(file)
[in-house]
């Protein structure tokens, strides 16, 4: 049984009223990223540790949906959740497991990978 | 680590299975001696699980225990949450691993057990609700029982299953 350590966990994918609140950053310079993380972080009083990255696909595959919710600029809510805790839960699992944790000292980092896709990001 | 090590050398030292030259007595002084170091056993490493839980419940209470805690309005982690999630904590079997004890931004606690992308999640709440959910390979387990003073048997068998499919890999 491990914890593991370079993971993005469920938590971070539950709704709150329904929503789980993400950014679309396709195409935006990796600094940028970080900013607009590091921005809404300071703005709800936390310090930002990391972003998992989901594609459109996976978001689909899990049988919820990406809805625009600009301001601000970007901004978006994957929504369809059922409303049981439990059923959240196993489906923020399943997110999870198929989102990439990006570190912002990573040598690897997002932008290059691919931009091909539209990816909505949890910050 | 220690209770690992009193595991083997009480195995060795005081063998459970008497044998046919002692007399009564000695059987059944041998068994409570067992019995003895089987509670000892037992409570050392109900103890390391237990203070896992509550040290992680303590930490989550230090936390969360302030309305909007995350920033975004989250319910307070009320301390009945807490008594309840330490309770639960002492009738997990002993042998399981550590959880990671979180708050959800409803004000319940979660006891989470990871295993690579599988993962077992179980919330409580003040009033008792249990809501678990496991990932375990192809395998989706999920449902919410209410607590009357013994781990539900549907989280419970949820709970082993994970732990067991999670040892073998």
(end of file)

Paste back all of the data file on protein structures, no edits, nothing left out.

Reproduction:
[in-house]
């Protein structure tokens, strides 16, 4: 049984009223990223540790949906959740497991990978 | 680590299975001696699980225990949450691993057990609700029982299953 350590966990994918609140950053310079993380972080009083990255696909595959919710600029809510805790839960699992944790000292980092896709990001 | 090590050398030292030259007595002084170091056993490493839980419940209470805690309005982690999630904590079997004890931004606690992308999640709440959910390979387990003073048997068998499919890999 491990914890593991370079993971993005469920938590971070539950709704709150329904929503789980993400950014679309396709195409935006990796600094940028970080900013607009590091921005809404300071703005709800936390310090930002990391972003998992989901594609459109996976978001689909899990049988919820990406809805625009600009301001601000970007901004978006994957929504369809059922409303049981439990059923959240196993489906923020399943997110999870198929989102990439990006570190912002990573040598690897997002932008290059691919931009091909539209990816909505949890910050 | 220690209770690992009193595991083997009480195995060795005081063998459970008497044998046919002692007399009564000695059987059944041998068994409570067992019995003895089987509670000892037992409570050392109900103890390391237990203070896992509550040290992680303590930490989550230090936390969360302030309305909007995350920033975004989250319910307070009320301390009945807490008594309840330490309770639960002492009738997990002993042998399981550590959880990671979180708050959800409803004000319940979660006891989470990871295993690579599988993962077992179980919330409580003040009033008792249990809501678990496991990932375990192809395998989706999920449902919410209410607590009357013994781990539900549907989280419970949820709970082993994970732990067991999670040892073998």